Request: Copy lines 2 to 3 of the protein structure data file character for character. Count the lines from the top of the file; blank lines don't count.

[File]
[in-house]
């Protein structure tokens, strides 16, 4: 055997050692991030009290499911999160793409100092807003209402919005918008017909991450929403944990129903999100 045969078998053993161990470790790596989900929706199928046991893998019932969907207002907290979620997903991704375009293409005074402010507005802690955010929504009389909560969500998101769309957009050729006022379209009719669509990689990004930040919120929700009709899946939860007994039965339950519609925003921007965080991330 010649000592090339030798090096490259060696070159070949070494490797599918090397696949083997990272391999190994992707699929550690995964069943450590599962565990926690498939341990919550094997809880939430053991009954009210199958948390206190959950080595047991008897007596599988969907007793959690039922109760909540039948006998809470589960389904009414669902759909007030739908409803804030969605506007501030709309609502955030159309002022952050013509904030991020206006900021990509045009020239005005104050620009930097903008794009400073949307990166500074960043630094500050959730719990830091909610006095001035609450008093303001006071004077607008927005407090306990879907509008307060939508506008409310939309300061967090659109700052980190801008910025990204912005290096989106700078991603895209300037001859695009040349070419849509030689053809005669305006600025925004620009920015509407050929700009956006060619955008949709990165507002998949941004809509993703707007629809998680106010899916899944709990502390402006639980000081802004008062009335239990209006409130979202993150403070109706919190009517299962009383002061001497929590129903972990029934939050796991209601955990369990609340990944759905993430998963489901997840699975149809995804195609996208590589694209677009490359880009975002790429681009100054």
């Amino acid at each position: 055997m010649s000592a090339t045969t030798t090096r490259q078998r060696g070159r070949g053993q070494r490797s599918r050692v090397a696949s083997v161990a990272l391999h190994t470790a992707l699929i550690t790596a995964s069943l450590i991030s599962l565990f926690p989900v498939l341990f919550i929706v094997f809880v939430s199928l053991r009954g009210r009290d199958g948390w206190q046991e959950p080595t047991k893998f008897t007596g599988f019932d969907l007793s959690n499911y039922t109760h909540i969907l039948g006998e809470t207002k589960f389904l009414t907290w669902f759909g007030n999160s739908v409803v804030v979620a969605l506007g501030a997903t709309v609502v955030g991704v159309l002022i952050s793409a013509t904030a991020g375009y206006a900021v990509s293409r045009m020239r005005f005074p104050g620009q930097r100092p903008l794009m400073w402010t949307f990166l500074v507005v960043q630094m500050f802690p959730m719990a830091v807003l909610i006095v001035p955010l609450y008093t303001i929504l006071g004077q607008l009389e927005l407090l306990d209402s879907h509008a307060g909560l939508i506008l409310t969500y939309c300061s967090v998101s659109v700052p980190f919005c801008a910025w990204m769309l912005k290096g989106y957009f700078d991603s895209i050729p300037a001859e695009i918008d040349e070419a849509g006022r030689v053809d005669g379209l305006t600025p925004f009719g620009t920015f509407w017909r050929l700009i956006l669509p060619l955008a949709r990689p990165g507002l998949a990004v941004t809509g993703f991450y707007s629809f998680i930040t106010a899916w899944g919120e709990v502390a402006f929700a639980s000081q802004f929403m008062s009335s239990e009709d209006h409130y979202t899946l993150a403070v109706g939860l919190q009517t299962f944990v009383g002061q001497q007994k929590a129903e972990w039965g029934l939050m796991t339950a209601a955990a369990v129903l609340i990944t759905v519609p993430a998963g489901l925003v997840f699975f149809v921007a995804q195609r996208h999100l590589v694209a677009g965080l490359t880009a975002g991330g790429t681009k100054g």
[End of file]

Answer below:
């Protein structure tokens, strides 16, 4: 055997050692991030009290499911999160793409100092807003209402919005918008017909991450929403944990129903999100 045969078998053993161990470790790596989900929706199928046991893998019932969907207002907290979620997903991704375009293409005074402010507005802690955010929504009389909560969500998101769309957009050729006022379209009719669509990689990004930040919120929700009709899946939860007994039965339950519609925003921007965080991330 010649000592090339030798090096490259060696070159070949070494490797599918090397696949083997990272391999190994992707699929550690995964069943450590599962565990926690498939341990919550094997809880939430053991009954009210199958948390206190959950080595047991008897007596599988969907007793959690039922109760909540039948006998809470589960389904009414669902759909007030739908409803804030969605506007501030709309609502955030159309002022952050013509904030991020206006900021990509045009020239005005104050620009930097903008794009400073949307990166500074960043630094500050959730719990830091909610006095001035609450008093303001006071004077607008927005407090306990879907509008307060939508506008409310939309300061967090659109700052980190801008910025990204912005290096989106700078991603895209300037001859695009040349070419849509030689053809005669305006600025925004620009920015509407050929700009956006060619955008949709990165507002998949941004809509993703707007629809998680106010899916899944709990502390402006639980000081802004008062009335239990209006409130979202993150403070109706919190009517299962009383002061001497929590129903972990029934939050796991209601955990369990609340990944759905993430998963489901997840699975149809995804195609996208590589694209677009490359880009975002790429681009100054």
């Amino acid at each position: 055997m010649s000592a090339t045969t030798t090096r490259q078998r060696g070159r070949g053993q070494r490797s599918r050692v090397a696949s083997v161990a990272l391999h190994t470790a992707l699929i550690t790596a995964s069943l450590i991030s599962l565990f926690p989900v498939l341990f919550i929706v094997f809880v939430s199928l053991r009954g009210r009290d199958g948390w206190q046991e959950p080595t047991k893998f008897t007596g599988f019932d969907l007793s959690n499911y039922t109760h909540i969907l039948g006998e809470t207002k589960f389904l009414t907290w669902f759909g007030n999160s739908v409803v804030v979620a969605l506007g501030a997903t709309v609502v955030g991704v159309l002022i952050s793409a013509t904030a991020g375009y206006a900021v990509s293409r045009m020239r005005f005074p104050g620009q930097r100092p903008l794009m400073w402010t949307f990166l500074v507005v960043q630094m500050f802690p959730m719990a830091v807003l909610i006095v001035p955010l609450y008093t303001i929504l006071g004077q607008l009389e927005l407090l306990d209402s879907h509008a307060g909560l939508i506008l409310t969500y939309c300061s967090v998101s659109v700052p980190f919005c801008a910025w990204m769309l912005k290096g989106y957009f700078d991603s895209i050729p300037a001859e695009i918008d040349e070419a849509g006022r030689v053809d005669g379209l305006t600025p925004f009719g620009t920015f509407w017909r050929l700009i956006l669509p060619l955008a949709r990689p990165g507002l998949a990004v941004t809509g993703f991450y707007s629809f998680i930040t106010a899916w899944g919120e709990v502390a402006f929700a639980s000081q802004f929403m008062s009335s239990e009709d209006h409130y979202t899946l993150a403070v109706g939860l919190q009517t299962f944990v009383g002061q001497q007994k929590a129903e972990w039965g029934l939050m796991t339950a209601a955990a369990v129903l609340i990944t759905v519609p993430a998963g489901l925003v997840f699975f149809v921007a995804q195609r996208h999100l590589v694209a677009g965080l490359t880009a975002g991330g790429t681009k100054g």